Patronize places that can do outdoor dining, or indoor dining. Be safe. Wear a mask whenever staff approaches the table (it is a pain, but is really what is required to keep staff safe).
L.B..Z.: What steps has the GGRA taken to support them?
L.T.: We put forth a proposal for the ”Shared Spaces” program early in April. This is a key program that allowed restaurants to seat customers and serve them food and drink, outside of their establishments on sidewalks, in parking spaces, in private parking lots, in public areas and in the streets!
We worked with many departments across the city to help make this happen as it enabled restaurants, bars and retail to start this back in June. It was originally going to be in place until the end of December, but it has been extended through June 30th if you apply for a renewal. The Mayor of SF has stated she wants to try to make this program permanent. I’m participating in meetings (have another one today!) on how to make this happen.
We have waived membership dues for any members that could not afford them. We have opened the paywall on our Facebook members page to any restaurant members that want to be on it and we use this for pushing out information as well.
L.B..Z.: What types of events and services have moved online (like the industry conference you used to do)?
L.T.: We created a bi-weekly webinar series that involved numerous chefs and restaurateurs and city officials that went over many topics.
We did cancel our annual industry conference in 2020, but are actively working on one for June 2021 (stay tuned for more details post the Christmas holiday break).
L.B..Z.: What are some of the ways that people in the restaurant industry have reinvented themselves?
L.T.: I hate this question. We are trying to survive, not do some marketing rethink. There are very few ways to do this by redoing your menu to make it work better for takeout and delivery. Offering meal kits is another way to approach this.
Trying to be a grocery store was attempted but that’s a super low-margin business too and hasn’t worked realistically for many. We’ve been more able to sell alcohol and wine to go. We’ve automated more of the dining process by using QR codes for linking to online menus to not use paper, some folks have more automated ordering, etc.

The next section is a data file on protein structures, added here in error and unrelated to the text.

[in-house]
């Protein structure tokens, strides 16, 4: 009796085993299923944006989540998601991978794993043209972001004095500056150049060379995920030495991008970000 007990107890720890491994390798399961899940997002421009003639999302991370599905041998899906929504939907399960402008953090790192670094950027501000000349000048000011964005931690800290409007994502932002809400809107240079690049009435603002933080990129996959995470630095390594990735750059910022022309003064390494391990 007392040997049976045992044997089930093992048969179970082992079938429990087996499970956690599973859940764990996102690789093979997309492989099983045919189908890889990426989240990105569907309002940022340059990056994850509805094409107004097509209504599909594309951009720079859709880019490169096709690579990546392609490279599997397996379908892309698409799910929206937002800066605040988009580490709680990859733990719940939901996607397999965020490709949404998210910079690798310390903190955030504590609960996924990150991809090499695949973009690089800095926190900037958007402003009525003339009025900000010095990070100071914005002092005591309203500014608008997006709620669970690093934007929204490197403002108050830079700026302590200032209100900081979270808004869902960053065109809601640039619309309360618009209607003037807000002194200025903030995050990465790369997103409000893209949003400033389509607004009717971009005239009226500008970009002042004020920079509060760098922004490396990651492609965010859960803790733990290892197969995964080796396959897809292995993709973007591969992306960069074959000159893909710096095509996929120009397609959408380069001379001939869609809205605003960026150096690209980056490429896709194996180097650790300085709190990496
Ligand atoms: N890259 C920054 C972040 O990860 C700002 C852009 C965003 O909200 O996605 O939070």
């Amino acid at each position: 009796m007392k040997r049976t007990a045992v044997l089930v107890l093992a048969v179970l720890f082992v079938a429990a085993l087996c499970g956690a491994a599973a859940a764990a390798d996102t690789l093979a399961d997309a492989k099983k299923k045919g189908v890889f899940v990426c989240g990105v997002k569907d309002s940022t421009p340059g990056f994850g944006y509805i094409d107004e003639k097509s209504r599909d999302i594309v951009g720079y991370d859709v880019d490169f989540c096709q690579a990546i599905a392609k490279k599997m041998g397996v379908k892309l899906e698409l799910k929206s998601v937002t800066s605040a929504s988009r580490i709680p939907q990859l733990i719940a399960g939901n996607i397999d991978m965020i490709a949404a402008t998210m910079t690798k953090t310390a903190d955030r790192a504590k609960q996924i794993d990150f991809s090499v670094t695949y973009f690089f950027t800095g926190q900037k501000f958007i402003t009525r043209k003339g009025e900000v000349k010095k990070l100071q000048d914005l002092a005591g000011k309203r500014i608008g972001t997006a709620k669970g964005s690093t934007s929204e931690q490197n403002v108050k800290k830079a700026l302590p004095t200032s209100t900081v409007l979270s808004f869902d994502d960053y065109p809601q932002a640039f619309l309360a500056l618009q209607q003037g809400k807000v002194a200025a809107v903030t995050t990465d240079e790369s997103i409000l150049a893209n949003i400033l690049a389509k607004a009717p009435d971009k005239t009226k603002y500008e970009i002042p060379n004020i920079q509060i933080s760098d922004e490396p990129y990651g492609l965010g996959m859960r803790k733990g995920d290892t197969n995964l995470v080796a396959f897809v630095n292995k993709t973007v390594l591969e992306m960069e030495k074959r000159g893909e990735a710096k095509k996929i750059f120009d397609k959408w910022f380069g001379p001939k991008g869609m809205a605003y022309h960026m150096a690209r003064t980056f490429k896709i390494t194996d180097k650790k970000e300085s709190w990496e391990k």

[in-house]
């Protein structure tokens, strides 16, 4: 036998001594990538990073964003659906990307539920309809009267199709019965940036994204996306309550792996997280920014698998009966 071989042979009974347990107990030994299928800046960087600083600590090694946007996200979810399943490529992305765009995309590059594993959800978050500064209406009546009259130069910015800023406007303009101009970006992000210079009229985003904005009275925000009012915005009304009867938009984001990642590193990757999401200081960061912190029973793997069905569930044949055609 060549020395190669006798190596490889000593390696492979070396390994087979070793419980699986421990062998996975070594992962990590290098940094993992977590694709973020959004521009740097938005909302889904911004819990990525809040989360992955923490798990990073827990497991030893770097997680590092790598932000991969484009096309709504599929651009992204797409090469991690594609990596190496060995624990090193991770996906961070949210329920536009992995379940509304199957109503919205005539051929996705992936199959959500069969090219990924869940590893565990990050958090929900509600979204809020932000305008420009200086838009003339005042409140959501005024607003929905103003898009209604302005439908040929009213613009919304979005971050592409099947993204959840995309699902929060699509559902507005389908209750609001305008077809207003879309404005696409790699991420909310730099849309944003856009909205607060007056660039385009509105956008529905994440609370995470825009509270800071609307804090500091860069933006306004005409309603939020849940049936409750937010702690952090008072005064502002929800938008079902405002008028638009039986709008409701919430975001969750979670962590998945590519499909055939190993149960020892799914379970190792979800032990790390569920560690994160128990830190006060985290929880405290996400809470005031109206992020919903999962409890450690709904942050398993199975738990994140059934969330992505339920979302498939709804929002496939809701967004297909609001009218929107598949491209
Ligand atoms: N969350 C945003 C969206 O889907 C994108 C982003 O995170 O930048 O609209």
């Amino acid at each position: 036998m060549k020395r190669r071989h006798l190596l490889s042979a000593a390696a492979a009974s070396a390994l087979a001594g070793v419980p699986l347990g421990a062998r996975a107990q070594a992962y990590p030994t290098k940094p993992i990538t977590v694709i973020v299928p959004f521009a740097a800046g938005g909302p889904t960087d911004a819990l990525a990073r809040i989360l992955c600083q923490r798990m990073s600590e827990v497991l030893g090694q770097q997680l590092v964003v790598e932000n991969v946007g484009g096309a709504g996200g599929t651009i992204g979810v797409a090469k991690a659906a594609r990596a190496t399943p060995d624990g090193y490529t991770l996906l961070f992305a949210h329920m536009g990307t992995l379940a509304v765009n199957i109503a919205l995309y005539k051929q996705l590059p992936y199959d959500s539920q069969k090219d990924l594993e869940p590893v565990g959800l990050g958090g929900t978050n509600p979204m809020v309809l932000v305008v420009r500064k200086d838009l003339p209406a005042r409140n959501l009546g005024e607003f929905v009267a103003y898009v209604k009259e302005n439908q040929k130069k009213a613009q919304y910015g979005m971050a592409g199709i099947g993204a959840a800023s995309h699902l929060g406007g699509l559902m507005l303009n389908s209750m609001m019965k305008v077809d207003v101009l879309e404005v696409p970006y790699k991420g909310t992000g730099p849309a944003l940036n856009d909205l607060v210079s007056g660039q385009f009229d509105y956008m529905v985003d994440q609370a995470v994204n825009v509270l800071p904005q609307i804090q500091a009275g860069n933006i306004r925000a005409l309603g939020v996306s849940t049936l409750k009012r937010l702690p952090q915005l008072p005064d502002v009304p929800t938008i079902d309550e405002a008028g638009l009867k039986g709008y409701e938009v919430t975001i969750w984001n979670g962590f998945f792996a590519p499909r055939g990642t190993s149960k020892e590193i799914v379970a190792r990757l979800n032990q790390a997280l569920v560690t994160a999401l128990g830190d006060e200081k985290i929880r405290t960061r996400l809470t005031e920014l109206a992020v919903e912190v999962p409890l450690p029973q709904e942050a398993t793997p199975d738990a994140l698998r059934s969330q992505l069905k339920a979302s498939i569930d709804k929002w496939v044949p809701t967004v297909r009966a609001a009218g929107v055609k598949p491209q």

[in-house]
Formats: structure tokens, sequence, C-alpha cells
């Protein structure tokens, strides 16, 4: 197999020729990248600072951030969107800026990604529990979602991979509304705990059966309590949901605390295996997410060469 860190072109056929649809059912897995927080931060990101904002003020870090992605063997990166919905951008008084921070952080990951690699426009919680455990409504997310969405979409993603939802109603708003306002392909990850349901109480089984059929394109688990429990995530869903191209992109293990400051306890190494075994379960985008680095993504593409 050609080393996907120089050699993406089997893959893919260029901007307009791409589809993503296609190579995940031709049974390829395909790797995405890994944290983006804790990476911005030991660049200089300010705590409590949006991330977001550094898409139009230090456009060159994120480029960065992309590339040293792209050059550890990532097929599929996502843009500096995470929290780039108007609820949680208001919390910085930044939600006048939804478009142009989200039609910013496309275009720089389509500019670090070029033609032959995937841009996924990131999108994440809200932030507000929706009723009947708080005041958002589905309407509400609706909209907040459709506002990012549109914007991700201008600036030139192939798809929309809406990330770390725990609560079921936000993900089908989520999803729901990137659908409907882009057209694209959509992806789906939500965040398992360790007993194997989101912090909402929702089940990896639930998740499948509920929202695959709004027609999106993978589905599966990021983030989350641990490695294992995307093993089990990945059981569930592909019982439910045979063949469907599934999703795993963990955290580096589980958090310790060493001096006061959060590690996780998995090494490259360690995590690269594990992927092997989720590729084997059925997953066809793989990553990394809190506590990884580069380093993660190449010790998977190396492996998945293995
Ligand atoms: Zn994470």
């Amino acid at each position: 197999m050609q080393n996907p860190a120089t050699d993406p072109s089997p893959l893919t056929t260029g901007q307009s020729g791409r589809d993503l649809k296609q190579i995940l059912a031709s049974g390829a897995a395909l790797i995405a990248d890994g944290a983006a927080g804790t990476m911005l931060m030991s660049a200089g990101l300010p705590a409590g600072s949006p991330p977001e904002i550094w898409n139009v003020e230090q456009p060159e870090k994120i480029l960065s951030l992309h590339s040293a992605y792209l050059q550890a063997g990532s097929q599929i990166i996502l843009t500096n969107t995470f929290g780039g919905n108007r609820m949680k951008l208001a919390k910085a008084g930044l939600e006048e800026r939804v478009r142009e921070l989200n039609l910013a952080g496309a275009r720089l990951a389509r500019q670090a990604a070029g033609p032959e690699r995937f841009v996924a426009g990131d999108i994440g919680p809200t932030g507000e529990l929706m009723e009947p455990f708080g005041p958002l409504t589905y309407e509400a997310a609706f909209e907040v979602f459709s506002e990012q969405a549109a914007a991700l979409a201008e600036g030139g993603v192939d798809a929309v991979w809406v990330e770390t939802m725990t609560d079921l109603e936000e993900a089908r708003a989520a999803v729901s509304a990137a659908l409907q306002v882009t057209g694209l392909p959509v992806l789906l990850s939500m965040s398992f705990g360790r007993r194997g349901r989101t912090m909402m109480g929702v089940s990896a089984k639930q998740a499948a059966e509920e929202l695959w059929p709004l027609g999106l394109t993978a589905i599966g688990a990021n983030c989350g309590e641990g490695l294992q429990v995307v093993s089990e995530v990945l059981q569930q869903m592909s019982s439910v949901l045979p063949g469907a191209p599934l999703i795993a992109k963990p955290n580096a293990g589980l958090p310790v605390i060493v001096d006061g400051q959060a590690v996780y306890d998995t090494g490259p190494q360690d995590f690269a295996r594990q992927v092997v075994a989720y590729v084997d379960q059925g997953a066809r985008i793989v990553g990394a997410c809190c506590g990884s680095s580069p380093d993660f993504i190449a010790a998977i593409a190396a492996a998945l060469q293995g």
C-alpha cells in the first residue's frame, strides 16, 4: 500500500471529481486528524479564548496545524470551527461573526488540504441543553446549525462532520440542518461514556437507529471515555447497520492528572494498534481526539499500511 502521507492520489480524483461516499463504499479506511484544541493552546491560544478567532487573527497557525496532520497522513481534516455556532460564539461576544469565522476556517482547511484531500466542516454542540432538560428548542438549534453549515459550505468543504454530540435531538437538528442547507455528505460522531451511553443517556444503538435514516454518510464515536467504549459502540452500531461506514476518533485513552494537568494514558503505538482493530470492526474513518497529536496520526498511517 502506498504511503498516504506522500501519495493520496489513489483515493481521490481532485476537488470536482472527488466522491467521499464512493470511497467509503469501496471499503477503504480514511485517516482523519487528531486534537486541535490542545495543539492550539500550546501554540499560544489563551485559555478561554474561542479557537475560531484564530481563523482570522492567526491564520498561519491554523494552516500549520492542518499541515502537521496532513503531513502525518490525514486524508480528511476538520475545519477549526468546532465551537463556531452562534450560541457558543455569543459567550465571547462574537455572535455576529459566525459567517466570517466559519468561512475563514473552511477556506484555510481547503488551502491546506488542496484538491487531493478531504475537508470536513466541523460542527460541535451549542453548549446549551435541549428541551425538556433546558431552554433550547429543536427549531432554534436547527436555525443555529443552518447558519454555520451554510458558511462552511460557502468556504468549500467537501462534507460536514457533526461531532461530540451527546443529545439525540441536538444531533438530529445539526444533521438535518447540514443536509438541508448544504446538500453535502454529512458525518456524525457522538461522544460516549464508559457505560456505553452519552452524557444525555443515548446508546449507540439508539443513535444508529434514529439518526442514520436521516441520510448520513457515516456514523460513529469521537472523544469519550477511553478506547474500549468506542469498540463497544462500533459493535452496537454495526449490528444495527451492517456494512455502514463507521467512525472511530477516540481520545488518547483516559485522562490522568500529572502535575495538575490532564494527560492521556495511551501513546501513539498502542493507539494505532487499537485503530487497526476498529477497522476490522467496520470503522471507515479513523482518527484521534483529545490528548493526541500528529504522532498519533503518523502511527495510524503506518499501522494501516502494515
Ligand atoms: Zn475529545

L.B..Z.: Has SF been harder hit than other cities and towns by the pandemic in the last year? If so why?
L.T.: I think the answer is yes, but not as bad as say NYC. We have had a very conservative approach as our Mayor initiated the SF state of emergency on February 25th. Within 48 hours we saw conferences canceling and the big tech companies telling people not to come into the office. This saved SF from the first round of horrible cases that NYC experienced.
The city is trying, but there just hasn’t been enough financial relief for our workers or our business owners. It is devastating.
L.B..Z.: How will it be different next year?
L.T.: I cannot answer this yet. We need federal relief now and then again in April. We need to see how the vaccines are rolled out. In SF, I know we do not expect most of the conferences to come back in 2021. We do not expect tech and other workers to ever come back fulltime to downtown. We are hearing at best folks will come to the office two to five days a week.
L.B..Z.: Do you think that the general public will go back to dining out as much as they did previously when this pandemic is over?
L.T.: I do, but it will depend on who your customers are. Older customers will definitely be much more cautious. The 20 to 50 age group will certainly return and be up for indoor dining. What will happen with business dining is unclear until we see who will come back to the office and if the ability to zoom across our country will keep business travel to a minimum for a year or so.
L.B..Z.: Or will customers want stay home more as they are used to it and have learned to cook?
L.T.: I know everyone (including me!) is so sick of having to cook, clean and eat at home! We are over this!